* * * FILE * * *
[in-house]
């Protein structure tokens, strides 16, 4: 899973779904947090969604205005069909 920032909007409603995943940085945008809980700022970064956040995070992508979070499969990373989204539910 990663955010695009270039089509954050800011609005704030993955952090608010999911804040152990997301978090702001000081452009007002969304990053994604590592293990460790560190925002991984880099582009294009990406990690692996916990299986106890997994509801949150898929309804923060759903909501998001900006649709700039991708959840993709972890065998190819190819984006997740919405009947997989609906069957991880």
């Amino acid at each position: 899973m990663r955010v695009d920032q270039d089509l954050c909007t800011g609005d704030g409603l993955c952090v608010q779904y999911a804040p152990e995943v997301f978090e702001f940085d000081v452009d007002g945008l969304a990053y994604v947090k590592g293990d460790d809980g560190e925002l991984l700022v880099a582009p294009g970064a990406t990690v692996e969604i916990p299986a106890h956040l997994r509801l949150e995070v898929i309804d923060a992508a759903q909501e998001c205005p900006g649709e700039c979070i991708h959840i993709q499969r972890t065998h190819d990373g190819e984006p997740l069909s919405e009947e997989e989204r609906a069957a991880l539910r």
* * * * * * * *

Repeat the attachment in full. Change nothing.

[in-house]
């Protein structure tokens, strides 16, 4: 899973779904947090969604205005069909 920032909007409603995943940085945008809980700022970064956040995070992508979070499969990373989204539910 990663955010695009270039089509954050800011609005704030993955952090608010999911804040152990997301978090702001000081452009007002969304990053994604590592293990460790560190925002991984880099582009294009990406990690692996916990299986106890997994509801949150898929309804923060759903909501998001900006649709700039991708959840993709972890065998190819190819984006997740919405009947997989609906069957991880």
């Amino acid at each position: 899973m990663r955010v695009d920032q270039d089509l954050c909007t800011g609005d704030g409603l993955c952090v608010q779904y999911a804040p152990e995943v997301f978090e702001f940085d000081v452009d007002g945008l969304a990053y994604v947090k590592g293990d460790d809980g560190e925002l991984l700022v880099a582009p294009g970064a990406t990690v692996e969604i916990p299986a106890h956040l997994r509801l949150e995070v898929i309804d923060a992508a759903q909501e998001c205005p900006g649709e700039c979070i991708h959840i993709q499969r972890t065998h190819d990373g190819e984006p997740l069909s919405e009947e997989e989204r609906a069957a991880l539910r």